Thursday, April 23, 2009

Ode......R to the Skunk Cabbage


Or maybe I should have titled this post...EWWWWW de Skunk Cabbage...


Skunk Cabbage is one of the first Spring "flowers" we get. This also tell you that my pasture has some definite boggy areas.


Most people have heard of, if not know personally, the skunk cabbage. It's name is fitting as it has a "pungent, somewhat skunk-like odor". It's odor attracts small flies and other insects for pollination. These insects are in part the same species that are attracted to carrion....not a very endearing similarity.

I decided to read up on the skunk cabbage, as I know very little about it other than the way it looks and smells.

Some of the interesting things that I found out....

It's nickname is Swamp Lantern, which I can understand with it's bright yellow standing out in the bog or woodland.

The western variety is found from Kodiak Island and Cook Inlet, Alaska, south through British Columbia, Washington, Oregon and Northern California. It has isolated showings in NE Washington, Northern Idaho, Montana and Wyoming.

Skunk cabbage can also be found on the East Coast of the US, China, and it can be found growing in marshy areas in England and Scotland.

It is food for bears, who eat it after hibernating as a laxative or cathartic.

It was used by indigenous people as a medicine for burns, injuries, and to cure sores and swelling.

They would also use it in times of famine as a food, where they would eat almost all it's parts. Leaves are supposed to have a somewhat spicy or peppery taste, but I don't believe I will be trying them. If for no other reason than they contain calcium oxalate crystals which will cause a burning sensation to your mouth and tongue. (Makes me wonder if the indigenous people were just that desperate during famine or if they found a way to remove the crystals.....)

The leaves were also used to line berry baskets and to wrap around salmon and other foods when baked under a fire. (Bet that smelled appealing....)

Skunk cabbage can produce heat when flowering. Even melting the snow around it. Skunk cabbage flowers will produce warmth over a period of 12-14 days and remain on an average of 36 degrees F. (20 degrees C) above the outside air temperature. They actually regulate their warmth day or night! (hmmmmm is it an alien or a plant??)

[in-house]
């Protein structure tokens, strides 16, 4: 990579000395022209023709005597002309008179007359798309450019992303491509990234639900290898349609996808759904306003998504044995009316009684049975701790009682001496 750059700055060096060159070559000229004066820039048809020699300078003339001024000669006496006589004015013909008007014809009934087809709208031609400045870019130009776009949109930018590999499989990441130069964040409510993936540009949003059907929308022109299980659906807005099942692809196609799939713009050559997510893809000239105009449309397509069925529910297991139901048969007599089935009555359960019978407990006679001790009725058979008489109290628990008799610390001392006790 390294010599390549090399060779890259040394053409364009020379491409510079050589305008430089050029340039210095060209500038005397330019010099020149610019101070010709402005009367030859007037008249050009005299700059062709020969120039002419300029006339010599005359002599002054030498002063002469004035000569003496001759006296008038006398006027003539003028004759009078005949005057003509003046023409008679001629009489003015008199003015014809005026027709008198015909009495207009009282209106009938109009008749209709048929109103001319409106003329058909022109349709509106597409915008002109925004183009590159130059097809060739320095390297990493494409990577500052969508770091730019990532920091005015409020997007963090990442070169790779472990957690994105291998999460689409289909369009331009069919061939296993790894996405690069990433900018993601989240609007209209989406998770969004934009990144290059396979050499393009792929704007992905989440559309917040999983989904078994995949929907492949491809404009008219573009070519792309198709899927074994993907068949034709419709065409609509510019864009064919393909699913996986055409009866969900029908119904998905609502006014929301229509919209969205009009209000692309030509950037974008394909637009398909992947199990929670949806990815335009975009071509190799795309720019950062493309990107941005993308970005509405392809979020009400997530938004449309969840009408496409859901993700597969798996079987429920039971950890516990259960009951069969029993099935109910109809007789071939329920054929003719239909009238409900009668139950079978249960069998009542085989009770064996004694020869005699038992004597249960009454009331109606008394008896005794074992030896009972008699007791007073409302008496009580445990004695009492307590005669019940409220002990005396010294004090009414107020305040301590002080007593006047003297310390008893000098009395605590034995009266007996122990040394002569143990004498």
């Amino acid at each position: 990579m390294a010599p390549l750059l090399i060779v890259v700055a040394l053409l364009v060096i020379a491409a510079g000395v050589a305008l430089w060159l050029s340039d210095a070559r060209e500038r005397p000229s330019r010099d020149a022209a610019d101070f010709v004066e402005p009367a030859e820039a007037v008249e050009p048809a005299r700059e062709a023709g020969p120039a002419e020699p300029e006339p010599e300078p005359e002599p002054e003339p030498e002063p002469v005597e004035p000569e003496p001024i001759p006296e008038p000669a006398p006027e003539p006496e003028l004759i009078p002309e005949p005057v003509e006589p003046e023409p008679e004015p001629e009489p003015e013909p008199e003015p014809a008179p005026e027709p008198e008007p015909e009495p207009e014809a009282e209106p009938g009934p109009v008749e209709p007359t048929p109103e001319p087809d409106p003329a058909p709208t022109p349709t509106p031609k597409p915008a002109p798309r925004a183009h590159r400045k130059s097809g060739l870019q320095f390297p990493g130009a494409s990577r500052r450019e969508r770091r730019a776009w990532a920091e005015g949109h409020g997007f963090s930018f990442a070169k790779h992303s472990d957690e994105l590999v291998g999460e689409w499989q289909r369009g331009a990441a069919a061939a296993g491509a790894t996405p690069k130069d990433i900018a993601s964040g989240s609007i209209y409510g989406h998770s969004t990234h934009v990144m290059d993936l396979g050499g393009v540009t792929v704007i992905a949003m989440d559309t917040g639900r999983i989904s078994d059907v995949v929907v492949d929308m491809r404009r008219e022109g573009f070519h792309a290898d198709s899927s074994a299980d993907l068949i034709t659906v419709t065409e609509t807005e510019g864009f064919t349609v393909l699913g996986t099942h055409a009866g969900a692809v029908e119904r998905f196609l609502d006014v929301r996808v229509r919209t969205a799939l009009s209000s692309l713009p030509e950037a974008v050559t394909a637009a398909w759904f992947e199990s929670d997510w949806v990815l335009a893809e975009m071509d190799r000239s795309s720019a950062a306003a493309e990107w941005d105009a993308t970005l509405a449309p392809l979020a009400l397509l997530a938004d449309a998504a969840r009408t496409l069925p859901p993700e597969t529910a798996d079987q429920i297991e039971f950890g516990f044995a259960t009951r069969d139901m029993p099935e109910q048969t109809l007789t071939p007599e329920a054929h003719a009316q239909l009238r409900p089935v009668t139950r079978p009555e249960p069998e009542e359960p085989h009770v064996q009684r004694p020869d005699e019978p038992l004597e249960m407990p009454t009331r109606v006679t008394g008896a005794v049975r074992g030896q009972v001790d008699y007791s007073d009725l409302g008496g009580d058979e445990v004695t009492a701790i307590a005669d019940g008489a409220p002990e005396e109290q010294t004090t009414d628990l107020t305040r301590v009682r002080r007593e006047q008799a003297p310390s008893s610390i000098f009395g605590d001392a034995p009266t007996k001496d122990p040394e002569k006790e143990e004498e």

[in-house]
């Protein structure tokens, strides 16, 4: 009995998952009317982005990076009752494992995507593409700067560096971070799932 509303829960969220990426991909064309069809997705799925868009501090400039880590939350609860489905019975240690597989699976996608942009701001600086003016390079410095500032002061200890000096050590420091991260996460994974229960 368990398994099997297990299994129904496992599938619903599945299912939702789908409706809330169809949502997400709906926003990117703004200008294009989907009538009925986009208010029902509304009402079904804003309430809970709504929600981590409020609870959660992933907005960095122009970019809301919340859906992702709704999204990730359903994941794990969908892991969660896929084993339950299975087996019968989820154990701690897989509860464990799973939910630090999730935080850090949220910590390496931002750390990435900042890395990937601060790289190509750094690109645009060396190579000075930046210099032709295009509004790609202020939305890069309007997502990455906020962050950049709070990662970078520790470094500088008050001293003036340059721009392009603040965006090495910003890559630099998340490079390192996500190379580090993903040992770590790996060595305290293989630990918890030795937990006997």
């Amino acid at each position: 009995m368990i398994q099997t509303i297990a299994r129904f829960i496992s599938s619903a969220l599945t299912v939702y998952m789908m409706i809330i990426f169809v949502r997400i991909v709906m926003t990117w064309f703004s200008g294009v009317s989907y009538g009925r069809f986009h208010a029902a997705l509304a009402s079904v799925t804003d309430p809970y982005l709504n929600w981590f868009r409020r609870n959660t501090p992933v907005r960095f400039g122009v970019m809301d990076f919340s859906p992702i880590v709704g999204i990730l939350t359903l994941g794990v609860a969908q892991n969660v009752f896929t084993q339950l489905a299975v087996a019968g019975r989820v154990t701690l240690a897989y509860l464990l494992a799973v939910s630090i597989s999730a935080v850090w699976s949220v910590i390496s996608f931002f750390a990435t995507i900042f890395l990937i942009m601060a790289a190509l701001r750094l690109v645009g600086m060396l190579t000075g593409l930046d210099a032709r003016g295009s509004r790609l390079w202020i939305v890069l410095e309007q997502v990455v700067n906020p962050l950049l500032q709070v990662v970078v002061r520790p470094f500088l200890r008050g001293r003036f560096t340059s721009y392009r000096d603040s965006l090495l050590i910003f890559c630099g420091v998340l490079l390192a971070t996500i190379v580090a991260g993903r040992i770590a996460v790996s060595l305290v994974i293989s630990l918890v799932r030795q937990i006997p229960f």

There, that's probably more than you ever cared to know about skunk cabbage, but if you ever go on Jeopardy and they have a question about skunk cabbage it could be your winning answer!

13 comments:

Reddunappy said...

Thats cool I think they are a little bit pretty at least LOL we have a rare type of Arum in our yard under the tulip tree, I shall try to get pics of it when it blooms, its stinky too! Dark purple flower that are 12-16 inches long with the black staimen in the middle.

Grammy said...

They are unique alright. Don't think I want any though. Have a great weekend.

mudranch.com said...

I think that is very interesting! We have them growing in our Alps around here -- I've often thought they were quite beautiful. I also happened upon a bear in the skunk cabbage in the Alps one time, now I know why! You also explained why they are often in their little melted areas of the snow -- Pretty neat plant I'd say! :)

Kay Lodahl said...

I think they are pretty but can't say that I miss them much, Tammy. The uses of the plant are something I have never known before. Interesting. I have a renewed respect now. The heat thing I find fascinating... thanks for the info on this .....

Laughing Orca Ranch said...

Well that explains why we don't see Skunk Cabbage in New Mexico.....not a lot of boggy places down here. lol!

And I guess if it's got to stink, at least it cane be pretty to look at. :)

~Lisa

Susan said...

I love finding skunk cabbage. I think it's so pretty when it just starts up out of the ground and the way its leaves unfurl. We have a fair amount of it around here as we live in a boggy area (hence Bear Swamp). There's also a nature preserve near us that has tons of it. It's called Cedar Bog, but it's actually a fen.

I need orange said...

I've heard of skunk cabbage, but had no idea what it looked like. The flowers are very cool!

Thanks for the eddification!

Michelle at Boulderneigh said...

I think they are beautiful, but I don't get close enough to smell them. :-)

melanie said...

You re-kindled a childhood memory - we had them around all the time when we used to patrol the woods and swamps near our camp...now I can't remember the last time I saw one...they actually are a nice looking plant.

Joanna@BooneDocksWilcox said...

I see those around here but didn't know what they were called, thanks for the info. I think they are pretty.

Jenny Holden said...

How interesting! Thanks for an informative post. Beavers eat them too!

susannassketchbook said...

I remember seeing and smelling skunk cabbages when we lived in British Columbia. They grow to be quite big, don't they? Interesting facts about bears eating them after hibernation and indigenous people eating them in time of famine.

corinne said...

Strangely, I miss Skunk Cabbage! When I was a kid we lived in Connecticut and there was a creek along our property where the Cabbage grew, and I always remember it fondly for some reason! I never knew much about it until now! Thanks for the education :).